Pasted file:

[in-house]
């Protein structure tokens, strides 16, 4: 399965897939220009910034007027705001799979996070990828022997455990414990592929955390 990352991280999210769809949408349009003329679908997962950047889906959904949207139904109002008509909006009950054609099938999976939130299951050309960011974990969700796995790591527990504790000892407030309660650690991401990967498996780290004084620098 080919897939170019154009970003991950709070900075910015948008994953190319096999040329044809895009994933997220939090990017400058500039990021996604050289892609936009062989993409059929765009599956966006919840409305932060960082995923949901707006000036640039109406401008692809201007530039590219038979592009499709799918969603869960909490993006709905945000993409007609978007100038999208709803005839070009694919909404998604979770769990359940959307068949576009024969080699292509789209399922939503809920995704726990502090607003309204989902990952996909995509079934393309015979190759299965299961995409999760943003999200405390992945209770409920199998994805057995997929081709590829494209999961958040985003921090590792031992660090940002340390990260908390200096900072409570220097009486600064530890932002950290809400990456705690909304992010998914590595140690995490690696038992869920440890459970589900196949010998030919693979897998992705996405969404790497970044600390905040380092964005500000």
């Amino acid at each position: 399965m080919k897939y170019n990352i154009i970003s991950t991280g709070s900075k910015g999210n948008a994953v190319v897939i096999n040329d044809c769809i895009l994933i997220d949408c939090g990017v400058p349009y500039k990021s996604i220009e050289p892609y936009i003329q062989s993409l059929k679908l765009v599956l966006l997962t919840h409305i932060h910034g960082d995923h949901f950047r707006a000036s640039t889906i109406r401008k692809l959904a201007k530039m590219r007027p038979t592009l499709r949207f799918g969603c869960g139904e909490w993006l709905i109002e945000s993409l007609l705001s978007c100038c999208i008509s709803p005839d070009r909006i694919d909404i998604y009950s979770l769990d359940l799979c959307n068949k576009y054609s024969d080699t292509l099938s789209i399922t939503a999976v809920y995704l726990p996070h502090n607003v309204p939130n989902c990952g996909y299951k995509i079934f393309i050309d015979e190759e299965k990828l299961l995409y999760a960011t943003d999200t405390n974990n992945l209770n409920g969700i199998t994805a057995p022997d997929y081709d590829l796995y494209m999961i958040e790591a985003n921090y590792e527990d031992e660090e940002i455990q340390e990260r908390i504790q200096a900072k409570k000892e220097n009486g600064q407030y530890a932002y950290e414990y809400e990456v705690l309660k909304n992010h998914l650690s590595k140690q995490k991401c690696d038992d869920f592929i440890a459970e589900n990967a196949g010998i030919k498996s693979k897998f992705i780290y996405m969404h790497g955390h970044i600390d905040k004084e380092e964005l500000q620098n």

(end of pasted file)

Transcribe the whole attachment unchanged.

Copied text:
[in-house]
């Protein structure tokens, strides 16, 4: 399965897939220009910034007027705001799979996070990828022997455990414990592929955390 990352991280999210769809949408349009003329679908997962950047889906959904949207139904109002008509909006009950054609099938999976939130299951050309960011974990969700796995790591527990504790000892407030309660650690991401990967498996780290004084620098 080919897939170019154009970003991950709070900075910015948008994953190319096999040329044809895009994933997220939090990017400058500039990021996604050289892609936009062989993409059929765009599956966006919840409305932060960082995923949901707006000036640039109406401008692809201007530039590219038979592009499709799918969603869960909490993006709905945000993409007609978007100038999208709803005839070009694919909404998604979770769990359940959307068949576009024969080699292509789209399922939503809920995704726990502090607003309204989902990952996909995509079934393309015979190759299965299961995409999760943003999200405390992945209770409920199998994805057995997929081709590829494209999961958040985003921090590792031992660090940002340390990260908390200096900072409570220097009486600064530890932002950290809400990456705690909304992010998914590595140690995490690696038992869920440890459970589900196949010998030919693979897998992705996405969404790497970044600390905040380092964005500000």
């Amino acid at each position: 399965m080919k897939y170019n990352i154009i970003s991950t991280g709070s900075k910015g999210n948008a994953v190319v897939i096999n040329d044809c769809i895009l994933i997220d949408c939090g990017v400058p349009y500039k990021s996604i220009e050289p892609y936009i003329q062989s993409l059929k679908l765009v599956l966006l997962t919840h409305i932060h910034g960082d995923h949901f950047r707006a000036s640039t889906i109406r401008k692809l959904a201007k530039m590219r007027p038979t592009l499709r949207f799918g969603c869960g139904e909490w993006l709905i109002e945000s993409l007609l705001s978007c100038c999208i008509s709803p005839d070009r909006i694919d909404i998604y009950s979770l769990d359940l799979c959307n068949k576009y054609s024969d080699t292509l099938s789209i399922t939503a999976v809920y995704l726990p996070h502090n607003v309204p939130n989902c990952g996909y299951k995509i079934f393309i050309d015979e190759e299965k990828l299961l995409y999760a960011t943003d999200t405390n974990n992945l209770n409920g969700i199998t994805a057995p022997d997929y081709d590829l796995y494209m999961i958040e790591a985003n921090y590792e527990d031992e660090e940002i455990q340390e990260r908390i504790q200096a900072k409570k000892e220097n009486g600064q407030y530890a932002y950290e414990y809400e990456v705690l309660k909304n992010h998914l650690s590595k140690q995490k991401c690696d038992d869920f592929i440890a459970e589900n990967a196949g010998i030919k498996s693979k897998f992705i780290y996405m969404h790497g955390h970044i600390d905040k004084e380092e964005l500000q620098n």